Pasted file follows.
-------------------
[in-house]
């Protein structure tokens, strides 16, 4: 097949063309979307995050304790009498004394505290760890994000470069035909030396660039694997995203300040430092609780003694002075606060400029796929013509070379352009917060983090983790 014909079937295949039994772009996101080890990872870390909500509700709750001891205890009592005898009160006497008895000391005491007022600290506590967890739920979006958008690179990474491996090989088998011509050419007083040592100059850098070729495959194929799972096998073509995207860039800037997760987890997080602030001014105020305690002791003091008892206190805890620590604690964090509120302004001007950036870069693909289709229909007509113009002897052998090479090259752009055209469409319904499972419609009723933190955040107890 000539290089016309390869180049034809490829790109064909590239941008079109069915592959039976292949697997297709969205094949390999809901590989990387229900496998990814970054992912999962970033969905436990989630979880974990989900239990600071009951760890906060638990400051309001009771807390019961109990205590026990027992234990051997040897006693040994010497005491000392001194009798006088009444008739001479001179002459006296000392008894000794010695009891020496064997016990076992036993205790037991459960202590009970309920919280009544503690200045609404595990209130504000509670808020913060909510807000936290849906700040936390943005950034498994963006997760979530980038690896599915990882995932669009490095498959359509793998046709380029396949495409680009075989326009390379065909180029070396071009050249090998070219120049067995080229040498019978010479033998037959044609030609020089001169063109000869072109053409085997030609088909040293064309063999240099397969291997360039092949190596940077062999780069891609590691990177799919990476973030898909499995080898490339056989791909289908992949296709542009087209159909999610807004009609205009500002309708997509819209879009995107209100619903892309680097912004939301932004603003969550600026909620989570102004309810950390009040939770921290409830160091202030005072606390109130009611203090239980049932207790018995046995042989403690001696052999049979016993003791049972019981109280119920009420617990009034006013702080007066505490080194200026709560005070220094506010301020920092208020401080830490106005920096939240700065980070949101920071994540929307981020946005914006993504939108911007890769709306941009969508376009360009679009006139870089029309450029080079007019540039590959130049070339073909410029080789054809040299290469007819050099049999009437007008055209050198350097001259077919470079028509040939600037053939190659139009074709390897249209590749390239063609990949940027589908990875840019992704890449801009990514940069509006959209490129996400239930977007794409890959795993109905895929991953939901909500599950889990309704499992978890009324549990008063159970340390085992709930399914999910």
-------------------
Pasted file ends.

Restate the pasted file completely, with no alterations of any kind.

[in-house]
């Protein structure tokens, strides 16, 4: 097949063309979307995050304790009498004394505290760890994000470069035909030396660039694997995203300040430092609780003694002075606060400029796929013509070379352009917060983090983790 014909079937295949039994772009996101080890990872870390909500509700709750001891205890009592005898009160006497008895000391005491007022600290506590967890739920979006958008690179990474491996090989088998011509050419007083040592100059850098070729495959194929799972096998073509995207860039800037997760987890997080602030001014105020305690002791003091008892206190805890620590604690964090509120302004001007950036870069693909289709229909007509113009002897052998090479090259752009055209469409319904499972419609009723933190955040107890 000539290089016309390869180049034809490829790109064909590239941008079109069915592959039976292949697997297709969205094949390999809901590989990387229900496998990814970054992912999962970033969905436990989630979880974990989900239990600071009951760890906060638990400051309001009771807390019961109990205590026990027992234990051997040897006693040994010497005491000392001194009798006088009444008739001479001179002459006296000392008894000794010695009891020496064997016990076992036993205790037991459960202590009970309920919280009544503690200045609404595990209130504000509670808020913060909510807000936290849906700040936390943005950034498994963006997760979530980038690896599915990882995932669009490095498959359509793998046709380029396949495409680009075989326009390379065909180029070396071009050249090998070219120049067995080229040498019978010479033998037959044609030609020089001169063109000869072109053409085997030609088909040293064309063999240099397969291997360039092949190596940077062999780069891609590691990177799919990476973030898909499995080898490339056989791909289908992949296709542009087209159909999610807004009609205009500002309708997509819209879009995107209100619903892309680097912004939301932004603003969550600026909620989570102004309810950390009040939770921290409830160091202030005072606390109130009611203090239980049932207790018995046995042989403690001696052999049979016993003791049972019981109280119920009420617990009034006013702080007066505490080194200026709560005070220094506010301020920092208020401080830490106005920096939240700065980070949101920071994540929307981020946005914006993504939108911007890769709306941009969508376009360009679009006139870089029309450029080079007019540039590959130049070339073909410029080789054809040299290469007819050099049999009437007008055209050198350097001259077919470079028509040939600037053939190659139009074709390897249209590749390239063609990949940027589908990875840019992704890449801009990514940069509006959209490129996400239930977007794409890959795993109905895929991953939901909500599950889990309704499992978890009324549990008063159970340390085992709930399914999910």